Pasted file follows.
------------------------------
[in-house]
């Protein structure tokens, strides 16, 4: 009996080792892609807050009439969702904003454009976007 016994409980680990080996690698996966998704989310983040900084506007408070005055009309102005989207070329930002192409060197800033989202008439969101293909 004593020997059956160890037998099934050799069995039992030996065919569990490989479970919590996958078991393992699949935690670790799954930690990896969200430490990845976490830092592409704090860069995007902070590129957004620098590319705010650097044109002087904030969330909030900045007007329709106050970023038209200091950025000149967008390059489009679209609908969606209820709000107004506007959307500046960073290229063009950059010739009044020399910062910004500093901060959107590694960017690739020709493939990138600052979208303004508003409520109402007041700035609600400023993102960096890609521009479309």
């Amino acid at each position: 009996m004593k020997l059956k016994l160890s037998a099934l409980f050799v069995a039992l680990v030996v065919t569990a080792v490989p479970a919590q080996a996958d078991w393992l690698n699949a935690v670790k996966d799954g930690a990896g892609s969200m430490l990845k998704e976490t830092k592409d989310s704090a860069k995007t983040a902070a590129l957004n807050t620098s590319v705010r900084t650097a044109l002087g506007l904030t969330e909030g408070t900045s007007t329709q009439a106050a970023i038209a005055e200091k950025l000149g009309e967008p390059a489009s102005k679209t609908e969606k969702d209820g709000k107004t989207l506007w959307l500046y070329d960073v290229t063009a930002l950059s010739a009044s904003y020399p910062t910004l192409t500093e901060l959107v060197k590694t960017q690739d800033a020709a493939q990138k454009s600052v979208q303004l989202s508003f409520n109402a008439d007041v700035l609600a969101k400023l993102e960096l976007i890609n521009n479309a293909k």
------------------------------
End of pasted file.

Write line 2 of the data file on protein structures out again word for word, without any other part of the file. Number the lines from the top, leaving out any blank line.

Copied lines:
């Protein structure tokens, strides 16, 4: 009996080792892609807050009439969702904003454009976007 016994409980680990080996690698996966998704989310983040900084506007408070005055009309102005989207070329930002192409060197800033989202008439969101293909 004593020997059956160890037998099934050799069995039992030996065919569990490989479970919590996958078991393992699949935690670790799954930690990896969200430490990845976490830092592409704090860069995007902070590129957004620098590319705010650097044109002087904030969330909030900045007007329709106050970023038209200091950025000149967008390059489009679209609908969606209820709000107004506007959307500046960073290229063009950059010739009044020399910062910004500093901060959107590694960017690739020709493939990138600052979208303004508003409520109402007041700035609600400023993102960096890609521009479309």